font-family: "Lato", sans-serif;
  color: #343434;
  font-weight: bold;
  text-align: center;

* {
  box-sizing: border-box;
.pos-wrapper {
  text-align: right;

.pos-wrapper > p {
  margin: 5px 0;

.small-text {
  font-size: 11px;
  text-transform: lowercase;

.big-text {
  font-size: 24px;

section {
  top: 50%;
  left: 50%;
  transform: translate(-50%, -50%);
  position: absolute;

.confidence::after {
  content: "%)";
  display: inline;

.confidence::before {
  content: "(";
  display: inline;

The Logic

Now that we have the foundation of the application, we are ready to collect real data and display it in our app.

I created a function whose purpose is to call the API and get road risk-related information.

async function getRoadRisk(lat, lon, key) {
  const url = `${lat}&lon=${lon}&fields=road_risk_score&fields=road_risk_confidence&fields=road_risk_conditions&apikey=${key}`;

  const res = await fetch(url);
  const data = await res.json();
  return data;

To use the API we need to provide the geographical coordinates of a location, latitude and longitude, and a private API key, which we acquire freely when we create an account on the platform.

If we call this function, the JSON data returned has the following structure:

getRoadRisk() – data output

We chose the indicators for which we want to get data for in the `url` of the requests as an array of strings:

`fields=[``'``road_risk_score``'``,` `'``road_risk_confidence``'``, 'road_risk_conditions``'``]`

Now we need to show this information on the UI, along with our current position.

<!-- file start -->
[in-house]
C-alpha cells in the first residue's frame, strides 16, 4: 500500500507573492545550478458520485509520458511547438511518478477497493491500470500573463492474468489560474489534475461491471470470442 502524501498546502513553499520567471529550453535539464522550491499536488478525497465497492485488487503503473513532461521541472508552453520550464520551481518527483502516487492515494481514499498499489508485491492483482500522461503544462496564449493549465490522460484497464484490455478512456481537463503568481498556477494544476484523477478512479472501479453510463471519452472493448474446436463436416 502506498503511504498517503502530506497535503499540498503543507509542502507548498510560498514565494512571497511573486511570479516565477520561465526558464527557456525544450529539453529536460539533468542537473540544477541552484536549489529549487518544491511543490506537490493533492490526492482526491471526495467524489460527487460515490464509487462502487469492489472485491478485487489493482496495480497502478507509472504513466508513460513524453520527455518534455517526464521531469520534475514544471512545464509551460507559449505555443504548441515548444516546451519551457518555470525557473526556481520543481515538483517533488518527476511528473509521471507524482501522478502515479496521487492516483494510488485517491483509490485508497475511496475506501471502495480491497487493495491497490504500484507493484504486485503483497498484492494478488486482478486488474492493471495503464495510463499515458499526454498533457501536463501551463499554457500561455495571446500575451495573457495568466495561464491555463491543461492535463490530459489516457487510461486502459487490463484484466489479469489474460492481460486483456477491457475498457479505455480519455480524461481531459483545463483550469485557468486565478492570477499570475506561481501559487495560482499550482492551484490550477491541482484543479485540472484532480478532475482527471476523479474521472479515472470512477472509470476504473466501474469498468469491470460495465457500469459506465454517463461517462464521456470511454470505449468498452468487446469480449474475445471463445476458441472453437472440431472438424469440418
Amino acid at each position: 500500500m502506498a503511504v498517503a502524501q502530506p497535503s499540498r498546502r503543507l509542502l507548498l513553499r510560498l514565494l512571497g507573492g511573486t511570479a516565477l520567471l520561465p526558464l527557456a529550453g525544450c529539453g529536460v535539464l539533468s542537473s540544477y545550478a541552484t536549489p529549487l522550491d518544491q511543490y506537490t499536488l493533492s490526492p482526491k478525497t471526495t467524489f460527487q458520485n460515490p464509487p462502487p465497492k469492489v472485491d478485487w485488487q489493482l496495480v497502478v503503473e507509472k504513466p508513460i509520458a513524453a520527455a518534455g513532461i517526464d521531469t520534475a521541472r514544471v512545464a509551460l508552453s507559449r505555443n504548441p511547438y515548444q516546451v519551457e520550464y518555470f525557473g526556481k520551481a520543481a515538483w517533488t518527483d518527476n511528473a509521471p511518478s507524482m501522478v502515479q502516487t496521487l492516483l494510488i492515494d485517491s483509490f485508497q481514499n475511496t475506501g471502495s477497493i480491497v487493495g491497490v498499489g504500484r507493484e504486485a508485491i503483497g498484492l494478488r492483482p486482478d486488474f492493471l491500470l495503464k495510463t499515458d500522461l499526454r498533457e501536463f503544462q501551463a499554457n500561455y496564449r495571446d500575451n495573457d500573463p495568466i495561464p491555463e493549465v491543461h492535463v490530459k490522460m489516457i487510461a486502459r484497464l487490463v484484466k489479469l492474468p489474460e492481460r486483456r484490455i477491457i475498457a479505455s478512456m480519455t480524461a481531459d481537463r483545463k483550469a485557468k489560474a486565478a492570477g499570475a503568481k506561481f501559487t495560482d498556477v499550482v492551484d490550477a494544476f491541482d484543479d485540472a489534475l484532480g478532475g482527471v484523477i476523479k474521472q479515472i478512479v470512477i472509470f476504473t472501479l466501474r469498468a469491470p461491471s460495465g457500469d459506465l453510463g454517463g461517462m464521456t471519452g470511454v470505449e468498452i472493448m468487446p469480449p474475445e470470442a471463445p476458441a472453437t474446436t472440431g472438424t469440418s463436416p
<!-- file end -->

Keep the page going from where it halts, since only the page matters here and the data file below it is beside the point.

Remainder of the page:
function updateRoadRisk() {
  navigator.geolocation.getCurrentPosition(async (pos) => {
    const crd = pos.coords;

    document.querySelector("#lat").innerHTML = crd.latitude;
    document.querySelector("#lon").innerHTML = crd.longitude;

    const data = await getRoadRisk(crd.latitude, crd.longitude, CC_KEY);

    document.querySelector("#risk-condition").innerHTML =
    document.querySelector("#confidence").innerHTML =

    document.querySelector("#risk-score").innerHTML =

Fortunately, the browsers provide an API, named `navigator`, with which we can get the current location of the client.

The variable `CC_KEY` is a global constant that I defined and it holds my private API key.

The workflow of this function, updateRoadRisk() is pretty straightforward. We get the location of the user, display it on the UI, then we get the road risk information from the API, and display it on the UI as well.

This information must be real-time data, so we must call this function at a regular interval.

We’ll call this function, when the app first loads and then we’ll call it again every 2 minutes.

function () {
      setInterval(() => {
      }, 2 * 60 * 1000);


The application is done, and you can start using it right now. If you’d like, you can use an easy-to-set-up hosting service which provides a free plan as well and deploy your application so you can access it from anywhere. And that is how you integrate road risk data from a weather API into your app.